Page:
Getting 'Back To Normal' Not Good Enough For San Antonio Food Bank
In recent months Eric Cooper has heard the same things from business leaders and others in the community.
“I hear in so many circles, ‘Eric, we've got a labor shortage. What's going on at the food bank? It's time for those people to stop getting those benefits and get back to work,’” he said.
The president of the San Antonio Food Bank sees it differently. People hesitant to return to work are worried about care, health and wages. The pandemic isn’t over for everyone he says, and a lot of people are worried about underlying conditions. They’re figuring out childcare or eldercare as they finally leave the house.
“I think businesses are truly going to need to be offering a higher wage with some benefits that, you know, will bring labor back to the table,” he said.
Government interventions gave people a taste of a liveable wage. They don’t want to give it up.
While so many in the community want to get back to normal Cooper says that isn’t good enough. Normal left the community so fragile that within a paycheck’s worth of time in San Antonio, his facility was inundated with need. They were called on to feed record numbers.
For the past 14 months the San Antonio Food bank has held weekly mass food distributions, kicked off by one on the city’s South Side that saw 10,000 cars waiting for help.
The food bank estimates it feeds 120,000 people a week across the region — about twice what it was before the pandemic. Normal means no savings for many in the city.
Only in the last 6 weeks has the number of hungry Texans dropped below 10% for the first time the pandemic began, according to U.S. Census data.
Cooper’s lines are starting to shrink.
He and food bank staff — so used to watching their feet on the rocky path in front of them — are turning their eyes to the horizon.
Just going back to pre-pandemic levels still means 60,000 people need help every week with food, and are just a crisis away from disaster.
“Normal wasn't good enough. We need to change our destiny. We need to be more inclusive. We need to be more diverse. We need to be more equitable. We need to have a city that's secure,” said Cooper.
In coming weeks the food bank will launch Secure SA, to move the food banks focus beyond just food security and into building a more stable San Antonio
The food bank has traditionally worked with community partners like colleges, housing authorities and others to get food to people who need it. They will increase those partnerships, expand the scope and push for more dialogue.
He also wants to advocate more actively for things like a living wage and for paid time off.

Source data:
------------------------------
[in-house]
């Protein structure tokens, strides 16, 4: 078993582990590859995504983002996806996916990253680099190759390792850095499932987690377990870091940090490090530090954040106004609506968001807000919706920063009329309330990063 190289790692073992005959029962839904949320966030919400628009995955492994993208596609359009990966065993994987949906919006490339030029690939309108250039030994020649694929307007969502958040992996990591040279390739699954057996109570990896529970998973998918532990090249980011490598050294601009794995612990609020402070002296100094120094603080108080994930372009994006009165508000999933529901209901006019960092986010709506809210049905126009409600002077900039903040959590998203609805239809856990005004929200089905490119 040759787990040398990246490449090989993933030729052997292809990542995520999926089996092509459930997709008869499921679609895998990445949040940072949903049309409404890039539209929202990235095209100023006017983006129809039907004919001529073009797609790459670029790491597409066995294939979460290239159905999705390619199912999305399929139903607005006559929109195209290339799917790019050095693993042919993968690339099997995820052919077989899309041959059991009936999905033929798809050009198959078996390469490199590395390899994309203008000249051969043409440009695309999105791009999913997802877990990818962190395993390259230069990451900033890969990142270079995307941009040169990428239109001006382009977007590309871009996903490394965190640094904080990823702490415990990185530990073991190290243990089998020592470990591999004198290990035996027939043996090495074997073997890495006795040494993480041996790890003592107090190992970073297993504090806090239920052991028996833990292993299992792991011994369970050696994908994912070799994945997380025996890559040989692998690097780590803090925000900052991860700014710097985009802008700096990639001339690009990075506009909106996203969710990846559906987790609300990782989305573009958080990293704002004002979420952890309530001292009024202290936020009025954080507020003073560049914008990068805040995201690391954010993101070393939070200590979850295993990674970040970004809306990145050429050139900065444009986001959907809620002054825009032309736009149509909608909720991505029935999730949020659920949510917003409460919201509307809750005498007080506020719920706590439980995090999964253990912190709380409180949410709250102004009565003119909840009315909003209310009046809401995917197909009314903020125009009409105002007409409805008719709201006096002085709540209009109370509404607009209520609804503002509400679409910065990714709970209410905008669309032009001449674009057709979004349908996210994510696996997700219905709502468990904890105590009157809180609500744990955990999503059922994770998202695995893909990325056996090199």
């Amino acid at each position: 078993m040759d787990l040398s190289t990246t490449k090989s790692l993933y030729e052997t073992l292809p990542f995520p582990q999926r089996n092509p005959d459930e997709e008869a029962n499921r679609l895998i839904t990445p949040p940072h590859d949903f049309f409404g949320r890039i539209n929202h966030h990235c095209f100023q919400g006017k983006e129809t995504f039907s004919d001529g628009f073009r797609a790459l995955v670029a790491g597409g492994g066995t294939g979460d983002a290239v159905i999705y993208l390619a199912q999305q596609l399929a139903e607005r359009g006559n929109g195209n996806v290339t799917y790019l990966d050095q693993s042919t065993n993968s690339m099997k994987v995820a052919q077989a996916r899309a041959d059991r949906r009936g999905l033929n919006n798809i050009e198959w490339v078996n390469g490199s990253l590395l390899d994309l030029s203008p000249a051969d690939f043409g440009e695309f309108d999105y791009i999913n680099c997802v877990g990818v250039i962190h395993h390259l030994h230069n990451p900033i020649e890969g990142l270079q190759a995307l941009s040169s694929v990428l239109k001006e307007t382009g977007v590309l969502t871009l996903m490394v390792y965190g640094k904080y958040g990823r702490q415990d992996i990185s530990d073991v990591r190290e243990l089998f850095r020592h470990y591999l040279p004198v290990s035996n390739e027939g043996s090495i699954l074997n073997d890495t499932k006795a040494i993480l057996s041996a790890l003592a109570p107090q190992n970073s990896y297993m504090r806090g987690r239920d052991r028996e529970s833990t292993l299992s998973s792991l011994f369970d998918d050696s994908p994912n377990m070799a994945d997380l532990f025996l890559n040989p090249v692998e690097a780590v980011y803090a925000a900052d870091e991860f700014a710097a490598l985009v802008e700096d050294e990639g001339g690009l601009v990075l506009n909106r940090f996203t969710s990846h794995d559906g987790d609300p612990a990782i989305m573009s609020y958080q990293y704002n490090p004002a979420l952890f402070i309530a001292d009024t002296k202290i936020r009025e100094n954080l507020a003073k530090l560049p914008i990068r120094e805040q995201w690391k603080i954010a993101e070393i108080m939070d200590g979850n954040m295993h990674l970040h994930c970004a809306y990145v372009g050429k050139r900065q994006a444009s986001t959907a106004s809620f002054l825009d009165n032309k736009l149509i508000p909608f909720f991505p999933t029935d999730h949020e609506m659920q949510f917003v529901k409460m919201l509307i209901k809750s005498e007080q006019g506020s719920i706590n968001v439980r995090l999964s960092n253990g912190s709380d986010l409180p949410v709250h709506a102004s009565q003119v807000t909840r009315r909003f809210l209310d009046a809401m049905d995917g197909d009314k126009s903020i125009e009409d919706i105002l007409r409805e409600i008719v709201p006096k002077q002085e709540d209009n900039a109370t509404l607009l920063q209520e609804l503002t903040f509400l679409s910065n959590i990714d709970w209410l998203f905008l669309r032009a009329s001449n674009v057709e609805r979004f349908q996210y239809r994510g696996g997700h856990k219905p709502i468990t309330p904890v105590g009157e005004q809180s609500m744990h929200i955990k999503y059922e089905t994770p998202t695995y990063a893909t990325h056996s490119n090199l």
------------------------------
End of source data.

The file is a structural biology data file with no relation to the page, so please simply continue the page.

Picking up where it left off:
“My clients always come to work sick. And the pandemic taught us to temperature check at the door to say, look, if you're sick don't come in, you'll affect all of us. And are we just going to go back to normal? Are my clients going to go back to work sick now?” he said.
San Antonio’s paid-sick-leave ordinance was defeated in the courts for violating the state’s minimum wage law.
Cooper has advocated for PTO and other issues that assist the poor, in the past. But in the hyper partisan world, he admits turning up the volume on that advocacy could put him at odds with some community members and donors.
Part of the urgency for acting now as the pandemic recovery takes hold is that for the past year Food Banks have been spotlighted as a common fixture of both hope and the intense struggle of many Americans.
“And never before in my career, has my visibility, notoriety and exposure been as great as it has been in the pandemic,” Cooper said.
Publications from the New York Times and NPR to TMZ and Dr. Phil featured Cooper. Seemingly every local politician and a U.S. senator showed up to help or for a photo op. Celebrities like Spurs Coach Gregg Popovich have repeatedly praised Cooper. Eva Longoria showed up to help deliver food.
The bigger the stage, the bigger the sermon. I would feel guilty. And shame on me, if all I do is talk about a canned good.
Cooper also won the John Van Hengel award from Feeding America in April, a prestigious leadership industry award.
“The bigger the stage, the bigger the sermon. I would feel guilty. And shame on me, if all I do is talk about a canned good. I have to, I have to talk about the deep rooted issues that create the line that I feed” he said.
Who in the community responds and comes with him is something they will find out.
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